Research Description

In recent years, my research has focused on hormonal substrates of behavior and morphology in spotted hyenas, with particular attention to issues of sexual differentiation. Female spotted hyenas are the most highly "masculinized" of extant female mammals, in terms of genital development. Also, within their natural social groups, adult females are highly aggressive and totally dominate adult males during social interactions. Through the study of a colony of hyenas maintained at the Field Station for Behavioral Research in the hills above the Berkeley campus, and close coordination with field researchers, we (this is a joint project with Professor Paul Licht) have been pursuing a variety of questions concerning, e.g., the role of naturally circulating androgens on sexual differentiation and behavior in female and male mammals.

Graduate students working with me have studied aspects of vertebrate behavior in a variety of species (e.g., kangaroo rats, woodrats, grasshopper mice, ground squirrels and, occasionally, hyenas) in both field and laboratory settings. These studies have sometimes been of a purely behavioral nature, while on other occasions, they have involved neural and/or hormonal substrates of behavior.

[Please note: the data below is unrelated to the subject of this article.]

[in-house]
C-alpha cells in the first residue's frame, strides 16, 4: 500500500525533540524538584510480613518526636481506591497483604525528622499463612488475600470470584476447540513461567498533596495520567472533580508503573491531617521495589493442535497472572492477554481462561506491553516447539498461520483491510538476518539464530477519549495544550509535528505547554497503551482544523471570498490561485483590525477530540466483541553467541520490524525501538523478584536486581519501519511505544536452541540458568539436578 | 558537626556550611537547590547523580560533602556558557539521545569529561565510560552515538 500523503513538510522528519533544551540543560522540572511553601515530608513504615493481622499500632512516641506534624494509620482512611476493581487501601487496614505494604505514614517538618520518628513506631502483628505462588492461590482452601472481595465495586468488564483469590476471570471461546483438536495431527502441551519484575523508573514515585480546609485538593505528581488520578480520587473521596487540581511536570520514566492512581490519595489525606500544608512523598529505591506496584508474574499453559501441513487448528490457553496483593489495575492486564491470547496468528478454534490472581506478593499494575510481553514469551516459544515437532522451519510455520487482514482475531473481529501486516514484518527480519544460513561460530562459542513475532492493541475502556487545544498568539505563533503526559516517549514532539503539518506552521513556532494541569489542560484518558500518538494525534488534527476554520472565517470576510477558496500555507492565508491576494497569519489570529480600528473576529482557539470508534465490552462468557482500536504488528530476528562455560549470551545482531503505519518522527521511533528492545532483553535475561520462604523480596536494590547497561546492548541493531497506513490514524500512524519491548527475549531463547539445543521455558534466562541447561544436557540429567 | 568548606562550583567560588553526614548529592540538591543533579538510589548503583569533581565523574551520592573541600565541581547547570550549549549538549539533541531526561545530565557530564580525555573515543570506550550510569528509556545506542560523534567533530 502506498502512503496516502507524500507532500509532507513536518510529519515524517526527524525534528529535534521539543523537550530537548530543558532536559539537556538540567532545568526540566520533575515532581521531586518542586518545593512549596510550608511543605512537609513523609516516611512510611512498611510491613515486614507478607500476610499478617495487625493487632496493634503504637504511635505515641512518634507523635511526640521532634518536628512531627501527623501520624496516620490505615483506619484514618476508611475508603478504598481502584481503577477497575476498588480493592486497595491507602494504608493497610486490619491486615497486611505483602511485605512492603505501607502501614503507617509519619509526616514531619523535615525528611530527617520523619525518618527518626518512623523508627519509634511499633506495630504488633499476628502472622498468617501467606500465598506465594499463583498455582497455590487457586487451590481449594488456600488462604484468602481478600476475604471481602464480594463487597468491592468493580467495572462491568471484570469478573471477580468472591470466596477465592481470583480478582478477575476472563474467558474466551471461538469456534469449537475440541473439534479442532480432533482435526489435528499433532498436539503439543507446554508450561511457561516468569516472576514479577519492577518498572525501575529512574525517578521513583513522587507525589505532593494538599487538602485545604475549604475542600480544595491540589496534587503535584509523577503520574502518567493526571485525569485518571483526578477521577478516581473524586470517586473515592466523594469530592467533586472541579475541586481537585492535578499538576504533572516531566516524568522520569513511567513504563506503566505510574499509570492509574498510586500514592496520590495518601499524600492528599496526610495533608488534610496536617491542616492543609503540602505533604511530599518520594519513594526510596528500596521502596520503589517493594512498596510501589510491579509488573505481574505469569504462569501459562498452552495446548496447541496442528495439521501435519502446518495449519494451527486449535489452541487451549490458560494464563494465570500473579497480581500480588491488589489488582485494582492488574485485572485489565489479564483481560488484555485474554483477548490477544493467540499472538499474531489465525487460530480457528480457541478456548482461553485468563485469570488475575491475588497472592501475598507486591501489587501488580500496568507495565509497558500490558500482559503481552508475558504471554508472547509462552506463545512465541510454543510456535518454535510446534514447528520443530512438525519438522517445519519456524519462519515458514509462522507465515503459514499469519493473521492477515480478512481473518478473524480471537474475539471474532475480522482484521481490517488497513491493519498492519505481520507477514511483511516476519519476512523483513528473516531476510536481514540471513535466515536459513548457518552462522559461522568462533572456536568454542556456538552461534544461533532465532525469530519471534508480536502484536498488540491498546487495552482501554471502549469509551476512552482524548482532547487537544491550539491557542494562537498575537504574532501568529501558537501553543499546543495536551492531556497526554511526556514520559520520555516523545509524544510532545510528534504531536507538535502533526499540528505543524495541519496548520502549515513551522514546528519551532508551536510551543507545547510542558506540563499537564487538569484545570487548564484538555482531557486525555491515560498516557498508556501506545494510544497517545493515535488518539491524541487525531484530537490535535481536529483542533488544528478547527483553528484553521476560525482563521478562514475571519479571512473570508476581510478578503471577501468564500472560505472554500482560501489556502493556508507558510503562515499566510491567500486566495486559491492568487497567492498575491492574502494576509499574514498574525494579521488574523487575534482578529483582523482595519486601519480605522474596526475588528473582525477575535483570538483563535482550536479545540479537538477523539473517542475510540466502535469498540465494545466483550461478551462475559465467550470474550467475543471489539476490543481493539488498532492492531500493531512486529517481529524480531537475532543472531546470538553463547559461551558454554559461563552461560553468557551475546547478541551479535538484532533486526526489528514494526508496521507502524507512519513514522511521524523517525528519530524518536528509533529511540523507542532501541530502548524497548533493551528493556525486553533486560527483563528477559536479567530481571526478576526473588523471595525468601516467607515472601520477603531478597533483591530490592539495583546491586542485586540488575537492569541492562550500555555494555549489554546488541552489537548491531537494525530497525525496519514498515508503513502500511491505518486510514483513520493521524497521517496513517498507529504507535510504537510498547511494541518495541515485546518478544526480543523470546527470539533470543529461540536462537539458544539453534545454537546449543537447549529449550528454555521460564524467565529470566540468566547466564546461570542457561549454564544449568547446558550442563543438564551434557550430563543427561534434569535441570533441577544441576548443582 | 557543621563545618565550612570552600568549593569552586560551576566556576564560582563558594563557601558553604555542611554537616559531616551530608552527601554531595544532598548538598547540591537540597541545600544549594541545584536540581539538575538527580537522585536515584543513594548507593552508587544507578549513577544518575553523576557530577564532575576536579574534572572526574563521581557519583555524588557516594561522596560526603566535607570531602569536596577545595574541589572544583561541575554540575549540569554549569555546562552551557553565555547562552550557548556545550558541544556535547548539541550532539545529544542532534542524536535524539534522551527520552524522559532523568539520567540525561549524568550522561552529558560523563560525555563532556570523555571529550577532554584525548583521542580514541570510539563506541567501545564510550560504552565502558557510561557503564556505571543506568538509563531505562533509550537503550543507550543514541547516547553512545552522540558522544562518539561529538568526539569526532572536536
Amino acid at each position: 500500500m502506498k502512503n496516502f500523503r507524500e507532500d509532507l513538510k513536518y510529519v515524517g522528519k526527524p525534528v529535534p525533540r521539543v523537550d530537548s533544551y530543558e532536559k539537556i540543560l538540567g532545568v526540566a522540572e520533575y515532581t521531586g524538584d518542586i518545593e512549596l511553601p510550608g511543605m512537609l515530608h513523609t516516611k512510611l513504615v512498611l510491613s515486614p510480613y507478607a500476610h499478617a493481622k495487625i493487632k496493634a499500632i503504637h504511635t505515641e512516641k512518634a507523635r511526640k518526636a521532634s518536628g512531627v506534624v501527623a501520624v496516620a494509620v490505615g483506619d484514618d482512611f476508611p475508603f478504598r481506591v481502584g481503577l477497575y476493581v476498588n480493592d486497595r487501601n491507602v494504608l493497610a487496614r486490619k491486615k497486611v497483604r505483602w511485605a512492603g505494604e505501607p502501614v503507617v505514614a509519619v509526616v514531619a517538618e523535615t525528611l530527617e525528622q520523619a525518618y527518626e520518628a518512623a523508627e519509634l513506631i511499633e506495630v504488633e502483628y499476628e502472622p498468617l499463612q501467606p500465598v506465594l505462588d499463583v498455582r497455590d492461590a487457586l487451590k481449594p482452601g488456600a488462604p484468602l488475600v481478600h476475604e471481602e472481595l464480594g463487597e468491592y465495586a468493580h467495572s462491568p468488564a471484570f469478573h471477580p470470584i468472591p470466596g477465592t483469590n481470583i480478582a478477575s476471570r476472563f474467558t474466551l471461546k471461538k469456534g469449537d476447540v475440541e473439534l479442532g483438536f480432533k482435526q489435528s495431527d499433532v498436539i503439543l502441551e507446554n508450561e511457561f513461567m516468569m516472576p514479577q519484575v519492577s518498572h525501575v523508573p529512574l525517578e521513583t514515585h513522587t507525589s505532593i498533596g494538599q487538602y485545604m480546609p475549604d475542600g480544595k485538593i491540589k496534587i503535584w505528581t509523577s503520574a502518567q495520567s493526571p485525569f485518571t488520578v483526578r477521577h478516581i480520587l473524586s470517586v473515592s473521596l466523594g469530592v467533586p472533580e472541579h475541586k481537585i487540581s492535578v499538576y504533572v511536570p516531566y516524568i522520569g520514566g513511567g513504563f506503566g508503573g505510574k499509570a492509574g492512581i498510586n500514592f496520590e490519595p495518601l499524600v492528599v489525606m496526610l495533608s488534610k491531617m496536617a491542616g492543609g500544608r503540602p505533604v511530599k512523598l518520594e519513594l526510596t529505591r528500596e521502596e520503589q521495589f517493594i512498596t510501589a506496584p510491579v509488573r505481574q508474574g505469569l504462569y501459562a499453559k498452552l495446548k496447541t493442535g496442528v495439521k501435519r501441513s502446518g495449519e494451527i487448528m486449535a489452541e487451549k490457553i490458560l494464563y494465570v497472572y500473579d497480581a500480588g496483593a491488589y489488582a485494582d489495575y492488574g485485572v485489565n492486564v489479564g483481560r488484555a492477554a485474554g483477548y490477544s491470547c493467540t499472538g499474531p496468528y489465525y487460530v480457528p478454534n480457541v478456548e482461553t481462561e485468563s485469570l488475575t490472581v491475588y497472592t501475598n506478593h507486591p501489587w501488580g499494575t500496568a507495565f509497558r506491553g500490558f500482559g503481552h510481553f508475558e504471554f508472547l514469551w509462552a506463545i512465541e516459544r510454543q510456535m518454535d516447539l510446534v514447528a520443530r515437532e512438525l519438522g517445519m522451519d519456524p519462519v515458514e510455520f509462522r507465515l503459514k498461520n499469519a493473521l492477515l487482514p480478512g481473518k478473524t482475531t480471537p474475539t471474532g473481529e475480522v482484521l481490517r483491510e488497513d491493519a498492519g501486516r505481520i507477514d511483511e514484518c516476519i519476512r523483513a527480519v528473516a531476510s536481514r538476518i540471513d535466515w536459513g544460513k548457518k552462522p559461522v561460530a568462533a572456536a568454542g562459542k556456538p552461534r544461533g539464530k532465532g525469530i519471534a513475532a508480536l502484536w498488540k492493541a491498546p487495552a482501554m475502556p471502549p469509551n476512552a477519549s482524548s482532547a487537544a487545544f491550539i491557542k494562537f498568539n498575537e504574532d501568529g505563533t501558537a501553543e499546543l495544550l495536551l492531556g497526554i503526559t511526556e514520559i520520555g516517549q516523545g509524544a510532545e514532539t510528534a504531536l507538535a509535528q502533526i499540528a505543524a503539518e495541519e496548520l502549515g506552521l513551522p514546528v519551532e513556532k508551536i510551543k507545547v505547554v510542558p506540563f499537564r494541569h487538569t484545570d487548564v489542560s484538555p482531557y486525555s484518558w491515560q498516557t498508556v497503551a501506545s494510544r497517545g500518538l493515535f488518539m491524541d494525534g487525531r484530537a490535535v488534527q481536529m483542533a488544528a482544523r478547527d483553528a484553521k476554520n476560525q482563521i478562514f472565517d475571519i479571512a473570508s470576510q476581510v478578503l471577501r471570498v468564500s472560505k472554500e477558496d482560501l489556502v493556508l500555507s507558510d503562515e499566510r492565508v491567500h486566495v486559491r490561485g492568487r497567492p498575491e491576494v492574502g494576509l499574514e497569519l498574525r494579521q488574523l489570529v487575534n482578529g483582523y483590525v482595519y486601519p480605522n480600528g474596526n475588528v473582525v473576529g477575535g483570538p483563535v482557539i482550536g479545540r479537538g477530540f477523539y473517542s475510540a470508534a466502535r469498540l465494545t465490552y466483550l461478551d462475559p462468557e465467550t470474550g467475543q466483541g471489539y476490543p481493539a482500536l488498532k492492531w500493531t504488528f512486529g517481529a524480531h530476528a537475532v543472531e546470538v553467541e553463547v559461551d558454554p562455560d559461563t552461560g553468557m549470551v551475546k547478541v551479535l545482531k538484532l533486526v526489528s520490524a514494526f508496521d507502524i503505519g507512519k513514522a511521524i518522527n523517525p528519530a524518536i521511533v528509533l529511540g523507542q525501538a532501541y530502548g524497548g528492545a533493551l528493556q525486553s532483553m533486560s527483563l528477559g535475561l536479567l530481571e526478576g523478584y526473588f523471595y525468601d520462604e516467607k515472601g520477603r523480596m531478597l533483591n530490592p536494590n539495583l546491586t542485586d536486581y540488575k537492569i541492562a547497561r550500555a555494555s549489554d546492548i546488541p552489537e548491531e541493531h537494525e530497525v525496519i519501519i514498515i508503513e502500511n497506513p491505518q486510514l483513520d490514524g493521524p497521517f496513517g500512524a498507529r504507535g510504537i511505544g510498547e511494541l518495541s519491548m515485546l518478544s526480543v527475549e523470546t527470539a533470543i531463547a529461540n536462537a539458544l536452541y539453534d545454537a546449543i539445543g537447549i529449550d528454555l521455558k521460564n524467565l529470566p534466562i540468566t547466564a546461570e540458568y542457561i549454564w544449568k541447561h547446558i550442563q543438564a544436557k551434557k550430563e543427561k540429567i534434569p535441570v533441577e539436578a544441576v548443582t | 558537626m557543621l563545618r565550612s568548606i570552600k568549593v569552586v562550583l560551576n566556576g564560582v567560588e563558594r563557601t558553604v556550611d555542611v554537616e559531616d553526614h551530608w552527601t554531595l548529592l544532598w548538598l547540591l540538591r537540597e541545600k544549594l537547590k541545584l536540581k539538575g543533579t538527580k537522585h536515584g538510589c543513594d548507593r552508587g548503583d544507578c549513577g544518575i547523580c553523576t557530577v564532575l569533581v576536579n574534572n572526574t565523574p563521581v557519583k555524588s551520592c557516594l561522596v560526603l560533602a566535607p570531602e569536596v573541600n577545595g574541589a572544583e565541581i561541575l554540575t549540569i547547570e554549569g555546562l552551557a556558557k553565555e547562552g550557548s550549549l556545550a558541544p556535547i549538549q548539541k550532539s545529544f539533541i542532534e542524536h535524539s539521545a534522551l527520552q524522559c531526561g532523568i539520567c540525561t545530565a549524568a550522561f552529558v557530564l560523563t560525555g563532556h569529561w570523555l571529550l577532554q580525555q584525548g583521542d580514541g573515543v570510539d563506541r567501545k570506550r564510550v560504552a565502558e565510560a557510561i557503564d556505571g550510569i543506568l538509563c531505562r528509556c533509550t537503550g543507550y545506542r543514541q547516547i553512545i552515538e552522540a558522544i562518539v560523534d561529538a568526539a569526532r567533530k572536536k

Selected Publications

Drea, C., J. Hawk, and S. E. Glickman. 1996. Aggression decreases as play increases in infant spotted hyaenas (Crocuta crocuta): Preparation for joining the clan. Anim. Behav. 51:1323-1336.

Forger, N. G., L. G. Frank, S. M. Breedlove, and S. E. Glickman. 1996. Sexual dimorphism of perineal muscles and motoneurons in spotted hyenas. J. Comp. Neurol. 375:333-343.

Jenks, S. M., M. Weldele, L. G. Frank, and Glickman, S. E. 1995. Acquisition of matrilineal rank in captive spotted hyaenas (Crocuta crocuta): Emergence of a natural social system in peer-reared animals and their offspring. Anim. Behav. 50:893-904.

Frank, L. G., M. L. Weldele, and S. E. Glickman. 1995. Costs of masculinization. Nature 377:584-585.

Glickman, S. E., L. G. Frank, K. E. Holekamp, L. Smale, and P. Licht. 1993. Costs and benefits of "androgenization" in the female spotted hyena: The natural selection of physiological mechanisms. In Perspectives in ethology: Behaviour and evolution, ed. P. P. G. Bateson, P. H. Klopfer, and N. S. Thompson, 10:87-117. New York: Plenum Press.